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A little less than a happy high
komos
komos
Yep, needed that
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komos From: komos Date: May 27th, 2005 07:18 pm (UTC) (Link)
I feel like the shots I've been taking are too concrete, and that I may be imposing myself upon them too much. I guess I'm hoping to evoke some of what I feel in addtion to communication what I see. Sometimes that may involve the story that I want the image to tell. Sometimes that doesn't go beyond "Neat!" Most of the time I end up falling short of what I'd like to do.

Like I said to D-, it's growing pains. I do appreciate your thoughts though. Thanks.
_meej_ From: _meej_ Date: May 27th, 2005 09:19 pm (UTC) (Link)
See, I've gotta interject here. "Imposing [yourself] too much on them" seems like an odd perspective to have; either you're photographing as photojournalism/documentation, which doesn't seem to be your aim, or you're photographing as an expressive/interpretive art form to convey something about your experience or observations.

Assuming I'm right and it's the latter - that the piece is a piece in itself, and not just a window onto an event - then it seems to me you *can't*, by definition, impose yourself too much on them. It's your experience that defines them, that makes them more than just chemicals recording light on paper.

It's exactly the fact that you're imposing yourself and an interpretive/selective/emotive lens on them that makes them evoke what you feel in addition to simply communicating.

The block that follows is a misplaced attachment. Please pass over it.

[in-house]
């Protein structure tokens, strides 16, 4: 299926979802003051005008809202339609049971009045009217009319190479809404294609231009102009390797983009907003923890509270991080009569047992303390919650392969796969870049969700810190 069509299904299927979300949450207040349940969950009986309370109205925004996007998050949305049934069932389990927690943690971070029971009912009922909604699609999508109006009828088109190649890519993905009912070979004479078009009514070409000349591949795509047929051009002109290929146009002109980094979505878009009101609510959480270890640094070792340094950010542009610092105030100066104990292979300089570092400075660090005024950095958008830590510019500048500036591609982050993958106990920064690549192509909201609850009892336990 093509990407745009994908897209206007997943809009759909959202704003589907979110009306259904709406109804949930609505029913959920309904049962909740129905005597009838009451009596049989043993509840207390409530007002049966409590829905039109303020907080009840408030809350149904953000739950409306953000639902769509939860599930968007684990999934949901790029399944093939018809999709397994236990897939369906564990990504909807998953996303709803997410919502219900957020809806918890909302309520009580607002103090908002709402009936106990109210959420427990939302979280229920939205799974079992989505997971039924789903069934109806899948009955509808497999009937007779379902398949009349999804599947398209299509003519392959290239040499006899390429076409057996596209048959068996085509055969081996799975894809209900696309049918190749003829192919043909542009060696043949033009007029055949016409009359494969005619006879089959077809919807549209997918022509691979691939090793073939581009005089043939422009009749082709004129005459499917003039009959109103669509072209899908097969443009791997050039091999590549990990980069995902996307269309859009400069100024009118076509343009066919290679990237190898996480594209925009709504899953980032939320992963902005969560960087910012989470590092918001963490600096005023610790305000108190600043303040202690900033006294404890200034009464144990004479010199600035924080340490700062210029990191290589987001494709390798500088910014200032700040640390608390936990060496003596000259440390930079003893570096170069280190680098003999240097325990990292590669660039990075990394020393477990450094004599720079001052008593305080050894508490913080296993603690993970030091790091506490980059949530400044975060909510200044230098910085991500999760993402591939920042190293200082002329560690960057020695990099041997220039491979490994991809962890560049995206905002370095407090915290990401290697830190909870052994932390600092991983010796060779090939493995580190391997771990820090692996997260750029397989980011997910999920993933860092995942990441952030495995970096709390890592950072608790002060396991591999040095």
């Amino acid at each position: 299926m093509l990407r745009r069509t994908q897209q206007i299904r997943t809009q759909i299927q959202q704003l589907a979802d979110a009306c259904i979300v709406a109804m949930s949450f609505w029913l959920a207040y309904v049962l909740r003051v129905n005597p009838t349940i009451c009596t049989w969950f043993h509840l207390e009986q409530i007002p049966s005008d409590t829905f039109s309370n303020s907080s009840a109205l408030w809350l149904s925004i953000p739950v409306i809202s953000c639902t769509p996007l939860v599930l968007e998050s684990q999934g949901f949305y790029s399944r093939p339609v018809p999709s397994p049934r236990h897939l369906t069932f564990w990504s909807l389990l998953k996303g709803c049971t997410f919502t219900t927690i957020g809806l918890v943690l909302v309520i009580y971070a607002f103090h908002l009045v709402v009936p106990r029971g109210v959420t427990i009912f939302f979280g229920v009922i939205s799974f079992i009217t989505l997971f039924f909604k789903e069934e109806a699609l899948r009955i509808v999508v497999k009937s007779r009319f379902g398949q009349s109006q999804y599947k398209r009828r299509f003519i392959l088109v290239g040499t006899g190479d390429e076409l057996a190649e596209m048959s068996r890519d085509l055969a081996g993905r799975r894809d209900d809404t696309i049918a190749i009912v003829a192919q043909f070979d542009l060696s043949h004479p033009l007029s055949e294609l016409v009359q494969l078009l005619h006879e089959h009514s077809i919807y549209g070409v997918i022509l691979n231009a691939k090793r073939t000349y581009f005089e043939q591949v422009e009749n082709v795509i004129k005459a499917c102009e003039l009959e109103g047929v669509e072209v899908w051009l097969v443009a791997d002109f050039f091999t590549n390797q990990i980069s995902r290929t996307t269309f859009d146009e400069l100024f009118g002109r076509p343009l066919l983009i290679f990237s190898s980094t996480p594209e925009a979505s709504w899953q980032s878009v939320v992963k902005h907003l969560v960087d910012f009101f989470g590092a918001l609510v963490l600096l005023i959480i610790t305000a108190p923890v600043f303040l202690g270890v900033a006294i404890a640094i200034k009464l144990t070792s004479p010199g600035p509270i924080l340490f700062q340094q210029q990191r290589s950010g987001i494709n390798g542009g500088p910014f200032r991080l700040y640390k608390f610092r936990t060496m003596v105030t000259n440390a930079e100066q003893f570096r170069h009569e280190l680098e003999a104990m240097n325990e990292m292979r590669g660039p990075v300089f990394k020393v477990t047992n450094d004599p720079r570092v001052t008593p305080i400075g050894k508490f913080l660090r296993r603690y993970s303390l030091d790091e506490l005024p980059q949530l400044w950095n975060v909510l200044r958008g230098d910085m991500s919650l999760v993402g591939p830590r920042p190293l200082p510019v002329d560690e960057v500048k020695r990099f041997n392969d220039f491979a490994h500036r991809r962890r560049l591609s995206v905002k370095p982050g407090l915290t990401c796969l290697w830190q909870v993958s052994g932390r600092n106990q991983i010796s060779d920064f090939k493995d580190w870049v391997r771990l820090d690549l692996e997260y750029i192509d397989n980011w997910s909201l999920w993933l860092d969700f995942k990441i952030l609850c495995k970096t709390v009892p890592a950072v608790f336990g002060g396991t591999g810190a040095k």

It's working. Keep at it, and don't be afraid to regard it as a medium instead of a result. (Not that you necessarily are, but...)
komos From: komos Date: May 31st, 2005 03:17 pm (UTC) (Link)
One of the things I've found is that it's nigh on impossible to hide behind a camera. Merely by pointing the instrument in a direction, you become a participant, an actor. You may still be separate from that thing you've focused on, but the act transforms you into something other than a mere spectator.

All this is very intimidating for me, if only because I've spent the majority of my life attempting invisibility. At this point, I could go into the idea of the photograph as a therapeutic tool, but that might just get weird. Suffice to say that being behind the lens makes me feel exposed, and that that feeling makes me feel like I'm too much with the resulting images.
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